GAO report: Lower incidents of diversion with injectable buprenorphine

GAO report: Lower incidents of diversion with injectable buprenorphine

A U.S. General Accounting Office study of injectable buprenorphine found that the one- to six-month injections lower a patient’s likelihood of diversion, but require more coordination between a patient’s health care providers.

As part of the SUPPORT Act, the GAO was directed to study injectable or implanted controlled substances to treat opioid use disorder by Congress. In 2018, the Substance Abuse and Mental Health Services Administration (SAMHSA) estimated that about 25 percent of the estimated 2 million people with OUD had received some form of substance use treatment in the prior year. According to the U.S. Department of Health and Human Services, of which SAMHSA is a part, expanding access to injectable or implanted medication-assisted treatment for OUD would reduce deaths due to opioid use.

Buprenorphine is used to treat OUD because it reduces or eliminates OUD withdrawal symptoms and blunts the effects of opioids, such as euphoria, nausea, and slowed breathing. The GAO reported that about 7,250 prescriptions were issued for injectable or implantable buprenorphine in 2019, compared to over 700,000 prescriptions for oral forms of the drug.

In the cases of injectable or implantable buprenorphine, the GAO found that patients were less likely to skip or stop their medication-assisted treatment, otherwise known as diversion. The GAO found that administering the drug as an injectable or implantable was relatively easy.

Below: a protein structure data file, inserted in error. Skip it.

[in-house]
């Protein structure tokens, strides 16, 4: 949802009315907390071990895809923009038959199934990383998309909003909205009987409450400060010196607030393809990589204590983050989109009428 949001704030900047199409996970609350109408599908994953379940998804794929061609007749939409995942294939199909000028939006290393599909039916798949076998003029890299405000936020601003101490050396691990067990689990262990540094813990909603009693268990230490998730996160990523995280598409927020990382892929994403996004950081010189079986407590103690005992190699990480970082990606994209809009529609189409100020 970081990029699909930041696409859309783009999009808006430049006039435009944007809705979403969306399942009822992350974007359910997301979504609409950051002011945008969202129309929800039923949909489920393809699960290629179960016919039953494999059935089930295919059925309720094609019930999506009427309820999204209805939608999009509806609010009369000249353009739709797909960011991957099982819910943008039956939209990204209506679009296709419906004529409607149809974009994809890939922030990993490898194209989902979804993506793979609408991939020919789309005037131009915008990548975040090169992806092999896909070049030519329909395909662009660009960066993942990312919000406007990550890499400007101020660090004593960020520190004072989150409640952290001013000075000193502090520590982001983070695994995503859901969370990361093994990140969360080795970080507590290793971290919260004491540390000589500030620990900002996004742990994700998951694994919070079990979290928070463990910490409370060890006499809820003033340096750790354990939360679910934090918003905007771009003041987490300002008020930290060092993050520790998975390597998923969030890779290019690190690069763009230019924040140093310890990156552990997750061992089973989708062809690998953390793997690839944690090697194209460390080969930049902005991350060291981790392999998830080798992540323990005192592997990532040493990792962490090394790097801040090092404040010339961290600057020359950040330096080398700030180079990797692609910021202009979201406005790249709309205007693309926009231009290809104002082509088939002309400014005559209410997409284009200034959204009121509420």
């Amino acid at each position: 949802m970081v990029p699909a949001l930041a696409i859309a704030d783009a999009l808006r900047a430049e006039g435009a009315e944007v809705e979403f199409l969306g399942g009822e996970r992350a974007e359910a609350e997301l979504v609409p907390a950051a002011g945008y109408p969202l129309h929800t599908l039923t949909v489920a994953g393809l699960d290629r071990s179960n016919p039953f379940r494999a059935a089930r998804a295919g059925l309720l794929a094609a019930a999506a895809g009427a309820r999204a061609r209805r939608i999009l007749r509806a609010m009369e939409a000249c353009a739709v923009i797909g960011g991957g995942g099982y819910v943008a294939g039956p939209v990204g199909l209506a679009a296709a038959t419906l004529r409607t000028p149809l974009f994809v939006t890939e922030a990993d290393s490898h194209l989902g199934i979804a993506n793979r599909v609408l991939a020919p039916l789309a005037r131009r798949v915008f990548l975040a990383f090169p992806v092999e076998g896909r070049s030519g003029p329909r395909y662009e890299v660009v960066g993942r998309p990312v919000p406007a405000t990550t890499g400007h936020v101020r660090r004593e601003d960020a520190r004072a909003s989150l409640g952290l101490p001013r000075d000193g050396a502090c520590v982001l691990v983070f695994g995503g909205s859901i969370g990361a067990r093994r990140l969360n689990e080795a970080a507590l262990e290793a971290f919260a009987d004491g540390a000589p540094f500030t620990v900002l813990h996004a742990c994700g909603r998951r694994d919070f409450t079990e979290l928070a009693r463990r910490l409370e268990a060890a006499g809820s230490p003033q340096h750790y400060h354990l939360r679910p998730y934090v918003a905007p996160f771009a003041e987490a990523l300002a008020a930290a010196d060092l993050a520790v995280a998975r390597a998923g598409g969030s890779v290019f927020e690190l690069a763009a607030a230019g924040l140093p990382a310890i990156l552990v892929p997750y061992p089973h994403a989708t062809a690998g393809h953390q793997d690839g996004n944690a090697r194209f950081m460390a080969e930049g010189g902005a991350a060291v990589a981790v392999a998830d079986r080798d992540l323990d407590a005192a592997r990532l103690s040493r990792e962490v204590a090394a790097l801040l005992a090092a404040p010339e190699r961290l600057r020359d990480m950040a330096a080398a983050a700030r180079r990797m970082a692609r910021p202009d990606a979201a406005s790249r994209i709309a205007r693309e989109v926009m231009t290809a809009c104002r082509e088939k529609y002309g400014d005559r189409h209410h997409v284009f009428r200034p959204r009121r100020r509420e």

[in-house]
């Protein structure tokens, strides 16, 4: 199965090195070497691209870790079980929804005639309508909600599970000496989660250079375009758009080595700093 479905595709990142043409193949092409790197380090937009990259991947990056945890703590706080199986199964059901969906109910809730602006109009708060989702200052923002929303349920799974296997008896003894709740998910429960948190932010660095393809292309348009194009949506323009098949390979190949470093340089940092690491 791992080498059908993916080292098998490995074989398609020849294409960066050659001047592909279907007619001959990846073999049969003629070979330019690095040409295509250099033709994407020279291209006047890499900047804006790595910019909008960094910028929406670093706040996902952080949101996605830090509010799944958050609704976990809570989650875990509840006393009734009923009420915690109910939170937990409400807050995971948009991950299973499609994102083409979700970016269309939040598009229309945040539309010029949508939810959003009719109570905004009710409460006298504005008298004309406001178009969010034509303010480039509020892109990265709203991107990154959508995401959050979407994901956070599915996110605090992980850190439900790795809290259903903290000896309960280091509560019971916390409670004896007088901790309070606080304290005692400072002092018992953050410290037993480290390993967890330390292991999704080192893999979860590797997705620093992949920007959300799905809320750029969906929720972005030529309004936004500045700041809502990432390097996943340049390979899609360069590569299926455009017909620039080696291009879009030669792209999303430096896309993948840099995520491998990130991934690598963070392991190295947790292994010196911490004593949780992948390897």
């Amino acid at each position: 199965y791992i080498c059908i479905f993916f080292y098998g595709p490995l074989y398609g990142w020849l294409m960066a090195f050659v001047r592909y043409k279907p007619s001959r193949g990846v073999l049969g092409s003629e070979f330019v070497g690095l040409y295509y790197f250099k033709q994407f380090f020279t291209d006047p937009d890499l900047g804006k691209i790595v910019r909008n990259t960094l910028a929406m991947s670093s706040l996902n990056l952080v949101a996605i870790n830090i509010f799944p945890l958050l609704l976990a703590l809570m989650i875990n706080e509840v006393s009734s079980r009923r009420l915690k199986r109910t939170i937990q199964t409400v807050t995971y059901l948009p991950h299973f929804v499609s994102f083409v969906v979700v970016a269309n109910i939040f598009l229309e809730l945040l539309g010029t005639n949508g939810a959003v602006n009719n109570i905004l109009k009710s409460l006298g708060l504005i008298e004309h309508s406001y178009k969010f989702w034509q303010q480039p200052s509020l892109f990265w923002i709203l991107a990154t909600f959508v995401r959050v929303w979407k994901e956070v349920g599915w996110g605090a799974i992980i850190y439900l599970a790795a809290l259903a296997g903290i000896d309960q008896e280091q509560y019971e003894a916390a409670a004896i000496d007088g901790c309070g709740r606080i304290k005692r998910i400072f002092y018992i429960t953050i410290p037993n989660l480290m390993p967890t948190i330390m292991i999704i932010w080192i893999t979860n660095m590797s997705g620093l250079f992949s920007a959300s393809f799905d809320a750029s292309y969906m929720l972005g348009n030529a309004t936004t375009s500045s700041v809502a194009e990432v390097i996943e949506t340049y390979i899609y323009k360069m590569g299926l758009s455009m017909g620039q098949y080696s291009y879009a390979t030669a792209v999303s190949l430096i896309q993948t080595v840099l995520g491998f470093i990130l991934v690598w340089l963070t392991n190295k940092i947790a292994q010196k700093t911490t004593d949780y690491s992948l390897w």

“To ensure patient safety when injectable and implantable buprenorphine is used, the Food and Drug Administration (FDA) within HHS has also required drug companies to establish risk evaluation and mitigation strategies to help ensure the benefits of these medications outweigh their risks. Providers and pharmacies must follow a number of specific steps based on federal requirements when providing treatment with injectable and implantable buprenorphine,” the report said. “Representatives GAO interviewed from provider groups and pharmacies said they did not find the steps involved in treating patients to be difficult overall. However, they stated that careful and timely coordination with each other and patients is needed at key steps of the process to ensure that the patient receives treatment. Representatives from provider groups and pharmacies reported that the risk of diversion of injectable and implantable buprenorphine is low.”

Additionally, although the drug is in itself a controlled substance, the GAO found that because of the nature of its administration, it is unlikely to find its way onto the black market.